By Greg DeVries
Anyone that has been to a Baylor Lady Bears basketball game has seen the video that plays before player introductions. Head coach Kim Mulkey stands before her players and talks about the expectation that this team will repeat as National Champions.
Those are some pretty lofty expectations, but that’s where this team is. If the Lady Bears don’t win the National Championship, then this season has been a failure. It may be harsh. It may even be unfair, but it only speaks to how much this team has accomplished and how talented it is. Big 12 regular-season championships and Big 12 Tournament championships are nice, but for Mulkey and the Lady Bears, those trophies may as well be paperweights when the real goal is a National Championship.
The senior class consisting of center Brittney Griner, guard Kimetria Hayden, guard Jordan Madden, forward Brooklyn Pope and forward Destiny Williams has earned this expectation. Back-to-back National Championships will be the best way to end the Griner Era in Lady Bears basketball history.
Over the last three seasons, the Lady Bears are 106-4. This run has included three Big 12 Championships, an Elite Eight appearance, and most importantly, a National Championship.
This recent success has put the Lady Bears in a select group of teams that have gone into seasons with championship-or-bust mentalities.
Going into the Women’s NCAA Tournament, there are five 30-win teams in the top 10: Baylor, Notre Dame, Connecticut, Stanford and Duke. While Duke has had seven consecutive 30-win seasons, the Blue Devils have yet to win it all. Stanford’s recent history is riddled with deep tournament runs, but its last National Championship came in the early 1990s. Notre Dame has had a lot of talent come through its program, but its last National Title was in 2001.
Baylor and UConn are set apart, however.
UConn has won six National Championships since the millennium, including five in a row from 2007-2011. The Huskies’ head coach, Geno Auriemma, has a winning percentage north of .860 and will go down as one of the best women’s basketball coaches of all time. Of the six women’s basketball players to win an NCAA Title, a WNBA title, a World Championship and an Olympic Gold Medal in women’s basketball, four are former Connecticut Huskies.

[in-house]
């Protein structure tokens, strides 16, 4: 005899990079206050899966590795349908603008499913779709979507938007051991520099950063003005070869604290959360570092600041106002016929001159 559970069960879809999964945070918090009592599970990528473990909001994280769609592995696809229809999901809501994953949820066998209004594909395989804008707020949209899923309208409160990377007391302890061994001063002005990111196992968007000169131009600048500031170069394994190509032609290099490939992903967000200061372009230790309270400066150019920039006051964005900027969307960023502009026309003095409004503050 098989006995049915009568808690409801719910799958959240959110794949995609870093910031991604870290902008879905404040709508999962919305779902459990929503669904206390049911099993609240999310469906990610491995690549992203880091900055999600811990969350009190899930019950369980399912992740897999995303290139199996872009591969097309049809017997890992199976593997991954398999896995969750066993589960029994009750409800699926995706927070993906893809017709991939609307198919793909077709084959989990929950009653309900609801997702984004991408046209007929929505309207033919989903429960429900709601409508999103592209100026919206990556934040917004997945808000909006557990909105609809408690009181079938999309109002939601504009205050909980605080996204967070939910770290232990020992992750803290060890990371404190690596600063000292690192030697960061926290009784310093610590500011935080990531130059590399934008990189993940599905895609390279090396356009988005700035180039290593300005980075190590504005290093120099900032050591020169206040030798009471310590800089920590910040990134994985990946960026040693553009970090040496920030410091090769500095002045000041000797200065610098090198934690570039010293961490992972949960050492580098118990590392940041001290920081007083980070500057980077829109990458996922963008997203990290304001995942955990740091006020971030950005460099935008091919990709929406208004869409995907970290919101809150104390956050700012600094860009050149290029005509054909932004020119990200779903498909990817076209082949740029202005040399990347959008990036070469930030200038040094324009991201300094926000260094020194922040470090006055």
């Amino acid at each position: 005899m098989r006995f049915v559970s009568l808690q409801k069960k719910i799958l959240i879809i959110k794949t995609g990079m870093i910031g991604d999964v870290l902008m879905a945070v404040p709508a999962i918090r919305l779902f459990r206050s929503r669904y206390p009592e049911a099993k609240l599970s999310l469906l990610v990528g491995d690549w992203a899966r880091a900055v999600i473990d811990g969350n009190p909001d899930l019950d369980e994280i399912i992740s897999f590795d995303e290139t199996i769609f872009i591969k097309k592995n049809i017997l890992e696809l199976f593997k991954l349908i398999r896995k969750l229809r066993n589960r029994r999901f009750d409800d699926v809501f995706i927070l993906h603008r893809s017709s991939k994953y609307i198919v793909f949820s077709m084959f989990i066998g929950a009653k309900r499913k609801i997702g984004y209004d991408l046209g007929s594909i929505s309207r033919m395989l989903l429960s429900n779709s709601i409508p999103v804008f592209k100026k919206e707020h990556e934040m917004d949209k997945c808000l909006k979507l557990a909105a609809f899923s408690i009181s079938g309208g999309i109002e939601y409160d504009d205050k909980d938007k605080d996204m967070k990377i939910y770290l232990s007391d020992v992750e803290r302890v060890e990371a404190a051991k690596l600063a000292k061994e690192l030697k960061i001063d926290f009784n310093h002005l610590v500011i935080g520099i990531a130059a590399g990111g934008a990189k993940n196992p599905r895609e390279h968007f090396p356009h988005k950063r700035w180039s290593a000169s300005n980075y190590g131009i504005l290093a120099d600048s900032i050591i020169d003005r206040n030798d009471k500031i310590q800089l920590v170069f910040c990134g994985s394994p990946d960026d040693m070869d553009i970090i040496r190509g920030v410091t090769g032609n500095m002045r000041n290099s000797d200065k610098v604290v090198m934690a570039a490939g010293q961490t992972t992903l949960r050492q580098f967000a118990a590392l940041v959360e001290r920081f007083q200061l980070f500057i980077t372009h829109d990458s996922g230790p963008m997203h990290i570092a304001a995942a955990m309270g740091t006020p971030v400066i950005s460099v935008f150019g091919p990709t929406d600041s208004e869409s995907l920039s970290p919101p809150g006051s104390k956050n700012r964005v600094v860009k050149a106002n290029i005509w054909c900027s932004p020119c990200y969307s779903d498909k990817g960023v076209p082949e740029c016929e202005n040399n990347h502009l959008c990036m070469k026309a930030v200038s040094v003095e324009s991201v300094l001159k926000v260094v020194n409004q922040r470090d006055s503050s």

While Baylor doesn’t have the reign of dominance that UConn can claim, the Lady Bears do have Griner. Her size and skillset make her a transcendent figure that reaches beyond the realm of women’s basketball. UConn players like Sue Bird, Swin Cash, Kara Wolters and Diana Taurasi couldn’t reach this. In fact, only the most informed sports fans even know who these accomplished athletes are. If she is able to stay healthy throughout her career, Griner will be women’s basketball’s Michael Jordan, Wayne Gretzky, Babe Ruth, or Usain Bolt.
Griner is the reason that about 9,100 people show up to Baylor women’s basketball games. To put this in perspective, the men’s team only averages just more than 7,100 fans per game.
She is also the reason that the bar is set so high this year. Griner and the Lady Bears have pushed this program into elite company that expects National Championships, not tournament appearances.
The road to the Final Four starts with a first-round game against Prarie View, but Baylor fans know that the true obstacles are found in the later rounds. Stanford, the only team to beat the Lady Bears in the last two years, is a possible Final Four opponent for Baylor.
The Lady Bears lost to Stanford 71-69 in the third game of the season. Junior guard Odyssey Sims played just four minutes in the game before leaving with a strained hamstring.
Despite losing the first meeting, Baylor should still expect to win. This team plays on another level, and if the Lady Bears don’t hoist the National Championship trophy in New Orleans, then we will all be scratching our heads wondering what happened.